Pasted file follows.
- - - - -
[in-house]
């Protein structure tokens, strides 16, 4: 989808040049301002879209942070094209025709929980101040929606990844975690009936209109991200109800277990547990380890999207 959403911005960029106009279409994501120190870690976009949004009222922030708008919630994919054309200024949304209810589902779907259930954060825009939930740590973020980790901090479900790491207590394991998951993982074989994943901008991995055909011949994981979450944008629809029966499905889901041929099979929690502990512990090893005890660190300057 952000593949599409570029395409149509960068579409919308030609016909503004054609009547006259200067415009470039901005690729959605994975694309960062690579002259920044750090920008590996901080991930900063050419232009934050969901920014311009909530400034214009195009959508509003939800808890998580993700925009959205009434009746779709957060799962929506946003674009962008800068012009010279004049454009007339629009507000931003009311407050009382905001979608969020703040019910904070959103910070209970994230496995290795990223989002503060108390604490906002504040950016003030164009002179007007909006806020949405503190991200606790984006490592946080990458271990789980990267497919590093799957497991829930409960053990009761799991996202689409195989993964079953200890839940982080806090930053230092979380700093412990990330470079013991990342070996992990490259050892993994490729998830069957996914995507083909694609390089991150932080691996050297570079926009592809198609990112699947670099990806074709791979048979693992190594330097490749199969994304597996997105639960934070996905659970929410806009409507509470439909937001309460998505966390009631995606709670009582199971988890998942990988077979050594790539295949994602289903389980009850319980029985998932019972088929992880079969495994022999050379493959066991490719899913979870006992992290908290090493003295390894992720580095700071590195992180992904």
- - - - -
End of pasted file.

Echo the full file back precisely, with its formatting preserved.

[in-house]
């Protein structure tokens, strides 16, 4: 989808040049301002879209942070094209025709929980101040929606990844975690009936209109991200109800277990547990380890999207 959403911005960029106009279409994501120190870690976009949004009222922030708008919630994919054309200024949304209810589902779907259930954060825009939930740590973020980790901090479900790491207590394991998951993982074989994943901008991995055909011949994981979450944008629809029966499905889901041929099979929690502990512990090893005890660190300057 952000593949599409570029395409149509960068579409919308030609016909503004054609009547006259200067415009470039901005690729959605994975694309960062690579002259920044750090920008590996901080991930900063050419232009934050969901920014311009909530400034214009195009959508509003939800808890998580993700925009959205009434009746779709957060799962929506946003674009962008800068012009010279004049454009007339629009507000931003009311407050009382905001979608969020703040019910904070959103910070209970994230496995290795990223989002503060108390604490906002504040950016003030164009002179007007909006806020949405503190991200606790984006490592946080990458271990789980990267497919590093799957497991829930409960053990009761799991996202689409195989993964079953200890839940982080806090930053230092979380700093412990990330470079013991990342070996992990490259050892993994490729998830069957996914995507083909694609390089991150932080691996050297570079926009592809198609990112699947670099990806074709791979048979693992190594330097490749199969994304597996997105639960934070996905659970929410806009409507509470439909937001309460998505966390009631995606709670009582199971988890998942990988077979050594790539295949994602289903389980009850319980029985998932019972088929992880079969495994022999050379493959066991490719899913979870006992992290908290090493003295390894992720580095700071590195992180992904």